Cultivating Companions: Planting Edible Partners - Getdowntoearth

  • 186 views
Uploaded on

Cultivating Companions: Planting Edible Partners - Getdowntoearth

Cultivating Companions: Planting Edible Partners - Getdowntoearth

More in: Education
  • Full Name Full Name Comment goes here.
    Are you sure you want to
    Your message goes here
    Be the first to comment
    Be the first to like this
No Downloads

Views

Total Views
186
On Slideshare
0
From Embeds
0
Number of Embeds
0

Actions

Shares
Downloads
1
Comments
0
Likes
0

Embeds 0

No embeds

Report content

Flagged as inappropriate Flag as inappropriate
Flag as inappropriate

Select your reason for flagging this presentation as inappropriate.

Cancel
    No notes for slide

Transcript

  • 1. Planting Edi Partners S ymbiosis. Mutual and multiple benefits. How can each of Here in northern New Mexico, were able to plant many crops be- our actions and choices be beneficial in as many ways as fore the official last frost date of May 15. In fact, we can resuscitate possible? These questions inform and shape my approach our trowels, hoes and rakes as early as March, when the ground is to any garden, landscape, ecological conundrum and challenge. soft enough to implant those precious pea seeds, able to germinate Yes, beauty, but also benefit. And so with growing edibles, there at temperatures as low as 42 degrees. Cold frames are wonderful is the ultimate goal of delicious fare for the dinner table; but how in any garden to extend the growing season: earlier in the spring can the actual growing and cultivation techniques be optimized and later into the fall. Other cool season crops that may be planted to provide the healthiest food and most harmonious growing con- during the cooler months include broccoli, spinach, kale, chard, ditions that give back to the ground, returning valuable nutrients onions, potatoes, beets, rhubarb, asparagus and strawberries. I al- to the soil as well as maximizing our crops ability to grow into ways like to include perennials, herbs and cutting flowers in every their most voluptuous, vibrant, nutritious selves? annual bed and, with the principles of companion planting, decide 9V Imagine that your garden layout and plan is not based on ran- dom whimsy and aesthetic enjoyment alone, but on creating the conditions for plants to thrive. Lets take some of our favorite how to plant these lovelies based on who they like best as neigh- bors. Peas, in the legume family, are nitrogen fixers which feed the soil. They tend to grow best with their below-ground friends, the edibles—vegetables, fruits and herbs—and place them with their carrot and radish. A ground level companion would be lettuce or favorite friends in the garden: a sort of hand-in-hand approach spinach to complement the above-below duo as well as the fra- to planning and planting. Tomatoes, beans, corn, squash, lettuce, grant, prolific and useful chive with its sprightly purple puff seed carrots, berries and herbs, along with annual and perennial flow- head. In order to incorporate a perennial crop into the mix, try ers collaborate in offering bounty for seasonal suppers. Timing, sprawling strawberries, which enjoy the company of spinach and multi-dimensionality, givers and takers, attractors and repellants lettuce as well. Strawberries are wondrous soil stabilizers with their are all factors in deciding what to plant where. runners spreading in all directions rooting and flowering, produc-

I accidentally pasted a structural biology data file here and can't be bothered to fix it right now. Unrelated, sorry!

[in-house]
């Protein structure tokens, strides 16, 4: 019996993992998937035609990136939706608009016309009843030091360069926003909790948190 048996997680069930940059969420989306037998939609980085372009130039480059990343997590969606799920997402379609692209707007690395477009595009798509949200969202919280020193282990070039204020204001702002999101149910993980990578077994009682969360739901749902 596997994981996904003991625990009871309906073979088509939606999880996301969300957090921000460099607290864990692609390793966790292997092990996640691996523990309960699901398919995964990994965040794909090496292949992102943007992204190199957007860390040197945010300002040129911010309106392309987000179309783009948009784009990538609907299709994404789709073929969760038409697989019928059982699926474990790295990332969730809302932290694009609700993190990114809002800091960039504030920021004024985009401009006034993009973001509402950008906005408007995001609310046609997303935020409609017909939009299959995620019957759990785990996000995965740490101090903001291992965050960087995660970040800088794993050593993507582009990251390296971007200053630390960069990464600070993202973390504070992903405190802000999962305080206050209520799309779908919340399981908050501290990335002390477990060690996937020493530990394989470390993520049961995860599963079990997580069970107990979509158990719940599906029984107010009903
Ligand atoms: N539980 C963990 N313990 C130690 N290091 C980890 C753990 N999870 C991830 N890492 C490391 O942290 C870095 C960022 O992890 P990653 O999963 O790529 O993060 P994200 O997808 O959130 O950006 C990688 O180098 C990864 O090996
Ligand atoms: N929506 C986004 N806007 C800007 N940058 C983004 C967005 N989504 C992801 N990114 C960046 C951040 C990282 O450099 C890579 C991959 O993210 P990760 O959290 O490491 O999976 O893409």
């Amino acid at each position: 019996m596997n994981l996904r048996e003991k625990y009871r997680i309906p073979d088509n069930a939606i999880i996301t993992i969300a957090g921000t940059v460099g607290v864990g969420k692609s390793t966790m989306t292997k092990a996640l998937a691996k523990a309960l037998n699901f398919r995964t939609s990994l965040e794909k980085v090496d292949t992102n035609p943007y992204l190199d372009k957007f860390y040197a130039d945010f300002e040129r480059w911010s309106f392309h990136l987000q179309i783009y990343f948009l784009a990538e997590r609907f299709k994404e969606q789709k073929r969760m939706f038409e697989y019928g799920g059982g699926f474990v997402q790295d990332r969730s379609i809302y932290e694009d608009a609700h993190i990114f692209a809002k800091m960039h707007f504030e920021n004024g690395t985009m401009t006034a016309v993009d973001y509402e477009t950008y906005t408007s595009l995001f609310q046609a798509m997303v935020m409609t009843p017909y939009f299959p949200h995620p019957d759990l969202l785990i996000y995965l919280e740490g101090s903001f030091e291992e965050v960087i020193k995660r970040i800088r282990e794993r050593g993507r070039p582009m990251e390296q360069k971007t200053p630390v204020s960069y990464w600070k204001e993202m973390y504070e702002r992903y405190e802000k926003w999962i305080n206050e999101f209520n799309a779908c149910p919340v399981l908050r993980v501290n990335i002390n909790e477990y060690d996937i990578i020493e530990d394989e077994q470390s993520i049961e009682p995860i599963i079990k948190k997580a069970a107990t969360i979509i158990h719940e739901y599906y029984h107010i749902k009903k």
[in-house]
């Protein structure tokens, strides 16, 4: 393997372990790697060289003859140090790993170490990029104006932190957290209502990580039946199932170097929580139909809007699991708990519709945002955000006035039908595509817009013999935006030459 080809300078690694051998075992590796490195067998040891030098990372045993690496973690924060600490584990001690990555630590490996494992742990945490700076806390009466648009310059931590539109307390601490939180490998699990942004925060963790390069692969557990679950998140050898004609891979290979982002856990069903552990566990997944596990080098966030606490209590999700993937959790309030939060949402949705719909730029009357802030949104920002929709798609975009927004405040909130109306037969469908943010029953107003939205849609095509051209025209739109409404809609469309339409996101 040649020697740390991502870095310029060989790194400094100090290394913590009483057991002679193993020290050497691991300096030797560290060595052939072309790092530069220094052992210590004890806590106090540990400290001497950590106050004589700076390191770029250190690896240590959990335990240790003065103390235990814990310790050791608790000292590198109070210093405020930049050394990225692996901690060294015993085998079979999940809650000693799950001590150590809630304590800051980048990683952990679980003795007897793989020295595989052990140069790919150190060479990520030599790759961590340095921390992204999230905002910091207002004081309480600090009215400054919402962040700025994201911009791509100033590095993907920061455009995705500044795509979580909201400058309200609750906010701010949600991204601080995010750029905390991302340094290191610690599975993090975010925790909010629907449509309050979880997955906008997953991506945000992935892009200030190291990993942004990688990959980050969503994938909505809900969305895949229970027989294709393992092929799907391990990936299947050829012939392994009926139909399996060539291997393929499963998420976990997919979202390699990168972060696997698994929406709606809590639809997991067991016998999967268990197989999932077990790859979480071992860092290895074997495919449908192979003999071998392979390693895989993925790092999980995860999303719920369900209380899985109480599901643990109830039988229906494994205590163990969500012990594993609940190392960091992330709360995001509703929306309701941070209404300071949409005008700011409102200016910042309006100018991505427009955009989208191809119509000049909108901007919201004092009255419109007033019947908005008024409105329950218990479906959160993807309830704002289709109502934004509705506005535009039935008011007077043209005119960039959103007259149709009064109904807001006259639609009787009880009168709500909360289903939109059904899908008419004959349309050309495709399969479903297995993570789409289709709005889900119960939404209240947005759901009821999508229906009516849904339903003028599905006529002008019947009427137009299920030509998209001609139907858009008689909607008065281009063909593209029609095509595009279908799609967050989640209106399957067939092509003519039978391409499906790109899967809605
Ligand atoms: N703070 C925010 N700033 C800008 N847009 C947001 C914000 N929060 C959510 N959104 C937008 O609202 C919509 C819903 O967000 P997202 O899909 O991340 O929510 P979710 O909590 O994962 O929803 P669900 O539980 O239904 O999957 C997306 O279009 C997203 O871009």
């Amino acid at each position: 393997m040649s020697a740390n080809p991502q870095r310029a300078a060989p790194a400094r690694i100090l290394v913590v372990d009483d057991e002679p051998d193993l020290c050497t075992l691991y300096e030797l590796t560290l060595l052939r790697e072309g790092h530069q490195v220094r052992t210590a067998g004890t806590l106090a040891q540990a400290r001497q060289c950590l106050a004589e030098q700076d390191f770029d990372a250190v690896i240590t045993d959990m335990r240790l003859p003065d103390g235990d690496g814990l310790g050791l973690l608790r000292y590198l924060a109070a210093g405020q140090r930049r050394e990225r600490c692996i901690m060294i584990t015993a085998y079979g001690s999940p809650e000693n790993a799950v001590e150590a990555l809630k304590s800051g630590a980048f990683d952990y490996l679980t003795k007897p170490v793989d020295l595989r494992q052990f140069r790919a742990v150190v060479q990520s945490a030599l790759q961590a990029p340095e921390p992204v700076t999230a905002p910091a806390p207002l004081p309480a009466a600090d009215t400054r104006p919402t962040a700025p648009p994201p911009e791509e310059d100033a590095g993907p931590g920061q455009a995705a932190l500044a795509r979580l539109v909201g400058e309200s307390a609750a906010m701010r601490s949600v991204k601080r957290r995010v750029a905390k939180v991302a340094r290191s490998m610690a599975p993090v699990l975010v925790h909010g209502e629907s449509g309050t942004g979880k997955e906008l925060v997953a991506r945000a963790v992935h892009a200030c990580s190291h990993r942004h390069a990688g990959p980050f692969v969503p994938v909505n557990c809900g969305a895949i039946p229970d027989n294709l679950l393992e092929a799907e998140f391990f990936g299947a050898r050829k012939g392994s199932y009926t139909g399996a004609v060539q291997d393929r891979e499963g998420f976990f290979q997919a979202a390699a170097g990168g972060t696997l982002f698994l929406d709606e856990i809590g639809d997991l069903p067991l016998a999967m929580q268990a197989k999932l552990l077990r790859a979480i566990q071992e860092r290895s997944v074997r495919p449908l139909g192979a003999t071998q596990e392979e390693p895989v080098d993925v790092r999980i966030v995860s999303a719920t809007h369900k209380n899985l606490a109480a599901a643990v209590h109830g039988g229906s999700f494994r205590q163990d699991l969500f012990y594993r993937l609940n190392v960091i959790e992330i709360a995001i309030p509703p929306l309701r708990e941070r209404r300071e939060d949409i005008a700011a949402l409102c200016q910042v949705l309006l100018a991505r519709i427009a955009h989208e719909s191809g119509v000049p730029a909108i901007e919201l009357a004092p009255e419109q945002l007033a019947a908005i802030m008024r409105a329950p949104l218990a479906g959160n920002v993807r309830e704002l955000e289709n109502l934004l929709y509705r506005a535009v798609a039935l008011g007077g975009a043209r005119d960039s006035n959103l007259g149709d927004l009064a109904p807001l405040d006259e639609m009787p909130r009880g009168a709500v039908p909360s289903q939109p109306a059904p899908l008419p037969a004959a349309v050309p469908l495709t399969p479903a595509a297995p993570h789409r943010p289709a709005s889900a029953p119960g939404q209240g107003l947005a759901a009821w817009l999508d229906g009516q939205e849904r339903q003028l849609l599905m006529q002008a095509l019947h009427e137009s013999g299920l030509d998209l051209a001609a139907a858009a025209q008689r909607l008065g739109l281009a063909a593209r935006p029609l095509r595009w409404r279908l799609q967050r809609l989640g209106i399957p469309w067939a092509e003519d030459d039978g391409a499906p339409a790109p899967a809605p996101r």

• 2. ing luscious, plump delectables while holding soil in place. You mayprolong the harvest of fresh lettuce by sowing successively every fourweeks throughout the growing season.Potatoes tend to be somewhat off-putting to a number of vegetables,but those in the cabbage family fare well with their cool-season solan-aceae sister. Broccoli, cabbage and kale are heavy feeders like potatoesand are best rotated into an area that has previously been planted withnitrogen-fixers like peas or beans. Beets and onions are natural below-ground neighbors to these brassicas, and plunge their roots deeply tohelp penetrate and loosen the soil. Beets, carrots and brassicas may besown again in early August for a second harvest come fall, especiallywhen cold frames are available to extend their growing time. Rose-mary and culinary sage are wonderful perennial crops for the gardendiat help cabbages and carrots and offer interesting leaf texture, colorand scent. The annual nasturtium may be incorporated around andamongst the brassicas as temperatures warm, fending off aphids andsquash bugs that flock come late spring and early summer.As your cool season crops are settling into the soil, germinating andgrowing into the coming warmth, you may prepare your warm sea-son crops for their post-frost appearance. After hardening off toma-toes, squashes, cucumbers, herbs and cutting flowers, incorporatethem with the same care into the grand planting scheme alongside Permanent crops such as fruit trees, grapes and raspberries are won-compatible companions. Remember that late spring and early sum- derful to incorporate into a grand garden plan. Consider a perenni-mer are peak times for many garden pests. Row covers help keep al and annual orchard understory cover crop with daikon radishes,flying insects from your tender edibles as they emerge and face the parsley, purslane, borage, yarrow and vetch to lure beneficial pol-challenges of hot, dry, windy weather. Companion planting helps linators to the edible landscape. Raspberries, with their suckeringplants resilience and, coupled with row cover protection, your canes and dense root system hold loose, sloped soil in place whilecrops stand a better chance at optimal growth. providing dainty nectar-filled blossoms for bees and a formidable boundary backdrop to any garden. Perennial species such as laven-Since youve got your perennial asparagus planted (dont harvest der and hyssop also provide valuable medicinals, scent and beautyfor at least three years after planting!), you can position the heavy while deterring pests and attracting beneficials; try them planted infeeder were so fond of close by: the tomato. Tomatoes are also best an interesting geometric pattern or as an orderly row to define gar-planted in a space that has previously grown a giver such as beans den and landscape vignettes around your property. Be sure theyreor peas. Basil, a natural accompaniment in Italian dishes, likes closeproximity to tomatoes and vice versa. Parsley which tends to over- easily accessible, as youll want to brush up against them and cut awinter well here and provide vibrant, frilly green to any garden, sprig or two on your daily harvest rounds.likes to rub shoulders with tomatoes. Bee balm, a striking perennial, Experimentation, observation and active participation are the key toprovides medicinal and aesthetic benefit, attracts beneficial insects a successful garden. If not taken too seriously, companion planting,and aids the growth of tomatoes. Plant abundantly, as it is a must in sowing, cultivating and harvesting are true joys, with wondrous abun-cut flowers to grace the dinner table. Be sure to add color and visual dance springing forth from your efforts. And from the many subtleinterest, as well as deter those pesky pests by planting marigolds of mysteries of how plants grow together.. .plant, learn and enjoy! £all shapes and sizes—not too close to melons or cucumbers which Christie Green is theproprietress of Down to Earth, LLC. Visit her website atmay take on a particular "marigold-y" flavor. www.getdowntoearthlandscapes.com, or call 505-983-5743Corn, another summer must, loves open space and lots of loamy, richsoil; it feeds heavily and is helped along by pole beans of any sort. The Resourcescorn, in turn, provides an elegant, effective support up which legu- The New Organic Grower by Eliot Colemanminous tendrils twist and twirl their way to blooming bounty. The The Organic Gardeners Home Reference: A Plant-by-Plant Guide tosprawl of winter and summer squashes offers a voluminous mulch Growing Fresh, Healthy Food by Tanya Dencklaover the feet of corn and beans and, with a broad border of medicinal Gaias Garden: A Guide to Home-Scale Permaculture by Toby Hemenwayand beautiful calendula and yarrow, beneficials will swoon in droves. How to Grow More Vegetables by John Jeavonswww.ediblesantafe.com 29 edible SANTA FE • Spring 2009